Historic England is highlighting a selection of listed gems from the 240 which were given listed status and added to the National Heritage List for England (NHLE) during 2022.

Amongst those selected by the government body, which looks after buildings with listed status, were a Victorian fountain in Stockton-on-Tees, an almost hidden milestone built on the old Military Road across Northumberland, and a Victorian courthouse built in North Yorkshire.

Historic England manages the National Heritage List for England on behalf of the government and Secretary of State for Digital, Culture, Media and Sport (DCMS). It identifies buildings, monuments, sites and landscapes for listing, which means they receive special protection, so they can be enjoyed by people now and in the future.

Read more: Success as historic North East town centre is removed from the 'at risk' list

Heritage Minister, Lord Parkinson of Whitley Bay, said: “Heritage sites tell the story of our country, boost tourism, and help us understand and take pride in where we live. By listing buildings and protecting wrecks, battlefields and monuments, we can safeguard our history for future generations to enjoy as well.

"With an extra 240 places added to the list this year, I'm pleased to join Historic England in encouraging everyone to get out and explore our shared heritage this Christmas.”

Chief Executive of Historic England, Duncan Wilson, said: “The variety of listings this year illustrates the rich diversity of our shared heritage and the importance of everyday places that make up the fascinating fabric of our past. Listing recognises their value so they are protected for the future and everyone can continue to enjoy them.

“In England, 99 per cent of us live less than a mile from a listed site and the festive season is a great time to find out more about the historic places on our doorsteps. This Christmas, we’re inviting everyone to help Enrich the List, by sharing their knowledge and pictures of listed places to help expand our shared understanding and perhaps even unlock some of the secrets of the past.”

The Northern Echo: The cast iron fountain was installed in Ropner Park in Stockton in 1893.The cast iron fountain was installed in Ropner Park in Stockton in 1893. (Image: Historic England)

Fountain, Ropner Park, Hartburn Lane, Stockon-on-Tees – listed at Grade II

The flamboyant Victorian fountain at the heart of Ropner Park in Stockton was granted Grade II listed status this year, reflecting its significant status. The park itself is listed at Grade II* level.

The intricate three-tier fountain was cast by Glasgow company Walter MacFarlane and Company, whose other cast-iron works including telephone kiosks, lamp posts, urinals and so on have been listed for protection in England over 80 times.

The O.T.T. design shows how brash tastes were in the late Victorian age.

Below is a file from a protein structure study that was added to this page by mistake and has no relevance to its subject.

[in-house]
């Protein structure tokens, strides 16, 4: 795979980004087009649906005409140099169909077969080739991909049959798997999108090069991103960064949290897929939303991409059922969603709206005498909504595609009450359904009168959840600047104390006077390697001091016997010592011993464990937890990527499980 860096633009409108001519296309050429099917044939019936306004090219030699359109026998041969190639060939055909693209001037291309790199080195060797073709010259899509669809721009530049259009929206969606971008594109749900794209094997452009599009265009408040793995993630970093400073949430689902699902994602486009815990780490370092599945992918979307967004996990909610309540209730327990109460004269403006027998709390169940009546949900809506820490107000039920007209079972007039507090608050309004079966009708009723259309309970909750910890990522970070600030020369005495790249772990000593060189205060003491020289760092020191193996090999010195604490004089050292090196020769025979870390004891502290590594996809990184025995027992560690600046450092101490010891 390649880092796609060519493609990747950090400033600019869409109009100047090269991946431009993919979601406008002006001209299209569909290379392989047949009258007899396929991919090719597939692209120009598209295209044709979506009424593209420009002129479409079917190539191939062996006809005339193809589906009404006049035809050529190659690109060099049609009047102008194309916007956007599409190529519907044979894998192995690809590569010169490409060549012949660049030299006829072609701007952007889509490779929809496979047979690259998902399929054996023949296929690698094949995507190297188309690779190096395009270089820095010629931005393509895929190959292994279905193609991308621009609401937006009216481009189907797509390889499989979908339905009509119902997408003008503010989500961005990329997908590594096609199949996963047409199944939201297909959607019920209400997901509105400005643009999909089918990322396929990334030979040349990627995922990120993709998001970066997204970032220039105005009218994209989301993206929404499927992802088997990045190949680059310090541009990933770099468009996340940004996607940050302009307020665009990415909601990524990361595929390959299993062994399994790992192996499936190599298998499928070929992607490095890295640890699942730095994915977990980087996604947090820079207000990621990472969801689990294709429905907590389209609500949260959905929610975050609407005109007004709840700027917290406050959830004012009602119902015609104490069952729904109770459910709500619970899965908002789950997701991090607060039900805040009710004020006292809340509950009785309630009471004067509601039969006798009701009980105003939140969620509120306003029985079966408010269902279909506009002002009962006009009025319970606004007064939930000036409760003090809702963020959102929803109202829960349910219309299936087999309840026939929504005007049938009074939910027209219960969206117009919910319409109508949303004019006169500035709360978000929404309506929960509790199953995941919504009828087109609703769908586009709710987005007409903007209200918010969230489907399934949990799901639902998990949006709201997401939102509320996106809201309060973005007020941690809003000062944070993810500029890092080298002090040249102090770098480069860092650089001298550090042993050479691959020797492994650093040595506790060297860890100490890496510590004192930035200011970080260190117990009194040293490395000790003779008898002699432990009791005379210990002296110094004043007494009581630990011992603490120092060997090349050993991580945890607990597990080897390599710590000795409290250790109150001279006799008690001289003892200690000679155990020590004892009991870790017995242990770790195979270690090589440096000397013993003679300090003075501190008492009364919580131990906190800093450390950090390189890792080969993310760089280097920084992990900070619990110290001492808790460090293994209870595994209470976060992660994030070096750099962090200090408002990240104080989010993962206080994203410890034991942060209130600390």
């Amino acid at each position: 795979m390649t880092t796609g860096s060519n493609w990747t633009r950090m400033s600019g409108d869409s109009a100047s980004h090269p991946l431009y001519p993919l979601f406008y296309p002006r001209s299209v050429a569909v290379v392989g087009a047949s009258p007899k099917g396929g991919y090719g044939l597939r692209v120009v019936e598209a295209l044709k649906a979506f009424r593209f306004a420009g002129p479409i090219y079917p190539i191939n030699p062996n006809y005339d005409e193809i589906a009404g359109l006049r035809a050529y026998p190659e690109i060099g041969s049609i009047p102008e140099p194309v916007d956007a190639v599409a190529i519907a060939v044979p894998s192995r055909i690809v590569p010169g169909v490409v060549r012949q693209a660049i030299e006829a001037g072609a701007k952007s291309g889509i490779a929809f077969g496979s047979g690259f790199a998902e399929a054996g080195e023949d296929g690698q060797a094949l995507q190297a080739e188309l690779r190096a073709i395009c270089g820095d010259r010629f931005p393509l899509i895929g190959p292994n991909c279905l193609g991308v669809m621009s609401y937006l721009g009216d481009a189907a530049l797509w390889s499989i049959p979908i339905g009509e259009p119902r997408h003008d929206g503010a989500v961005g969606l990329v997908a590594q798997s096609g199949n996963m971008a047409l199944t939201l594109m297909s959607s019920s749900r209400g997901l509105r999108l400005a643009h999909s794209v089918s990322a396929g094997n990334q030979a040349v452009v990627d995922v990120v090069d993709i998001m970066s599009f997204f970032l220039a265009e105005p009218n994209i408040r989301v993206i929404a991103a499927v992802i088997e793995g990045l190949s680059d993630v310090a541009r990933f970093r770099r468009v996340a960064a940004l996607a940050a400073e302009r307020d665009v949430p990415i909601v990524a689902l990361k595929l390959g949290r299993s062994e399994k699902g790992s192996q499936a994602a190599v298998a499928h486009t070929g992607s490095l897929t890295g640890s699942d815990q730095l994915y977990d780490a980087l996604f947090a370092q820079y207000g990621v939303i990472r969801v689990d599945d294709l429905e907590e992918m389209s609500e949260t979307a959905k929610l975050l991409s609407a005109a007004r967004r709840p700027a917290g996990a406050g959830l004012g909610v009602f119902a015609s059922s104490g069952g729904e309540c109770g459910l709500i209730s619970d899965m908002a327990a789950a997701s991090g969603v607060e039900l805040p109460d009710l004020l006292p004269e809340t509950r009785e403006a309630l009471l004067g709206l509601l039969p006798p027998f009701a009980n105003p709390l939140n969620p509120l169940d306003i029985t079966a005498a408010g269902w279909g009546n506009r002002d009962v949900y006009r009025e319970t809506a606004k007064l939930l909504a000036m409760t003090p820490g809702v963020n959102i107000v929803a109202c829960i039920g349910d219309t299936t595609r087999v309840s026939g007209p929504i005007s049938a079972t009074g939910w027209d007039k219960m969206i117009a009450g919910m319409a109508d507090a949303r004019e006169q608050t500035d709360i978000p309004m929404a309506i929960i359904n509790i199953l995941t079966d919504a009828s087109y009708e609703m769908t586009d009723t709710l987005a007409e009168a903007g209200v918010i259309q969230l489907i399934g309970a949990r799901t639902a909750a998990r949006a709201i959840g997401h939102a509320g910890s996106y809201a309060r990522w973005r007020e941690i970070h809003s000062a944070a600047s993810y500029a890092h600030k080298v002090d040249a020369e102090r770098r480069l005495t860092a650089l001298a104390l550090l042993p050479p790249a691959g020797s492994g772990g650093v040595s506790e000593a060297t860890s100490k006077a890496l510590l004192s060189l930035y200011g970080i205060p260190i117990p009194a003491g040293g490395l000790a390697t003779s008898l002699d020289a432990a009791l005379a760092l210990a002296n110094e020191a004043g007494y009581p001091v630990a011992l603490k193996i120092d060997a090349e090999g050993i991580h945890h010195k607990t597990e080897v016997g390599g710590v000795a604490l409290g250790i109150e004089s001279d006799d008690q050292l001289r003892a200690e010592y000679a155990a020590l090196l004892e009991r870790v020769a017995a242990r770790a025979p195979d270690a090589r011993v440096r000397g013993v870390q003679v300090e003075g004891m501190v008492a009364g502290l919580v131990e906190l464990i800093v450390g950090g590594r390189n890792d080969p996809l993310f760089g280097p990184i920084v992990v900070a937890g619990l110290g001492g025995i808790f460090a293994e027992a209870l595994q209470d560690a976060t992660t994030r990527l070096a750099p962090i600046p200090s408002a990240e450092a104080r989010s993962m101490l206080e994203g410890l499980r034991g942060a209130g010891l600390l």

The park is named after Sir Robert Ropner of Preston Hall (Stockton-on-Tees), a highly successful local businessman and shipowner, who covered the cost of the new grounds and was rewarded by being made the first Freeman of the Borough, becoming Mayor in 1892.

The Northern Echo: Milestone 7 nearly blends in with its surroundings these days, but it remains historically important.Milestone 7 nearly blends in with its surroundings these days, but it remains historically important. (Image: Historic England)

Milestone 7 on Military Road, Heddon-on-the-Wall, Northumberland - listed at Grade II

Although many people think the last invasion of England came in 1066, a more recent rebellion came during the Second Jacobite Rising of 1745 when Bonnie Prince Charlie, grandson of James II, invaded from Scotland to claim the throne on behalf of his father, after William of Orange was invited to take the throne by Parliament in 1688.

Now almost invisible against an old garden wall in a housing development, the metre-high milestone was erected between 1751 and 1757 as part of the bolstering of defences along the Military Road from Newcastle to Carlisle. This investment came from the new ruling House of Orange, worried that 'The Young Pretender' might come back with his army.

Read more: Historians mark grave of colourful countess

Bonnie Prince Charlie had marched his troops as far south as Derby, partly because the English Field Marshall George Wade and his troops were stuck in Newcastle because of the poor roads and bad weather.

The Military Road (now part of the B6318 and the B6528) was improved to allow troops to move swiftly from the Newcastle garrison to vulnerable points along the border with Scotland.

The milestone at Heddon-on-the-Wall is thought to have had a dual purpose, indicating the distance in miles from the west gate of Newcastle to this stage on the road and acting as a mustering point for soldiers. Unusually, it only indicates the distance one way.

The Northern Echo: The former Skipton County Court.The former Skipton County Court. (Image: Historic England)

Former Skipton County Court, Skipton, North Yorkshire – listed at Grade II

Despite featuring in the town centre, the Victorian courthouse in Skipton almost blends into the background on the corner of Otley Street, apparently very typical of North Yorkshire Victorian architecture. 

It's typical of a new type of building built following an act of Parliament in 1846 which created a system of recovering debts - although few of the smaller courthouses built at this time have survived to the extent that Skipton's has.


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Designed by Metropolitan Police architect Charles Reeve between 1856-57, it has two entrances - one for the judiciary, and one for the public.

Many original features remain including a brick-vaulted and stone-lined Chubb and Sons walk-in safe, the public's entrance vestibule and hall and the Italianate wall scheme in the court room.